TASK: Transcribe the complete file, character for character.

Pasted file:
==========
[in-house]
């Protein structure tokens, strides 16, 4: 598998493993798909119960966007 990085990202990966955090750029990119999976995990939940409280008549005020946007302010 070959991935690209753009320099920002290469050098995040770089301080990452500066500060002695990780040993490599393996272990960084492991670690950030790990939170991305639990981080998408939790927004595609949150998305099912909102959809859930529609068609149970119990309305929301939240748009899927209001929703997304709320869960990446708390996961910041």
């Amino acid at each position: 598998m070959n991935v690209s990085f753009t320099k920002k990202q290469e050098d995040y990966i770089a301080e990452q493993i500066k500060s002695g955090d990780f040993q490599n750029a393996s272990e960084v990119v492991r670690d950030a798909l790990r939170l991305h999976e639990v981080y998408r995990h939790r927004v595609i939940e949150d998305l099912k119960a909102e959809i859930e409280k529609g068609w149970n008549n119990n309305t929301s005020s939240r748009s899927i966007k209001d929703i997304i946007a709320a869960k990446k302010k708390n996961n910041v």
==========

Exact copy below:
[in-house]
């Protein structure tokens, strides 16, 4: 598998493993798909119960966007 990085990202990966955090750029990119999976995990939940409280008549005020946007302010 070959991935690209753009320099920002290469050098995040770089301080990452500066500060002695990780040993490599393996272990960084492991670690950030790990939170991305639990981080998408939790927004595609949150998305099912909102959809859930529609068609149970119990309305929301939240748009899927209001929703997304709320869960990446708390996961910041």
């Amino acid at each position: 598998m070959n991935v690209s990085f753009t320099k920002k990202q290469e050098d995040y990966i770089a301080e990452q493993i500066k500060s002695g955090d990780f040993q490599n750029a393996s272990e960084v990119v492991r670690d950030a798909l790990r939170l991305h999976e639990v981080y998408r995990h939790r927004v595609i939940e949150d998305l099912k119960a909102e959809i859930e409280k529609g068609w149970n008549n119990n309305t929301s005020s939240r748009s899927i966007k209001d929703i997304i946007a709320a869960k990446k302010k708390n996961n910041v």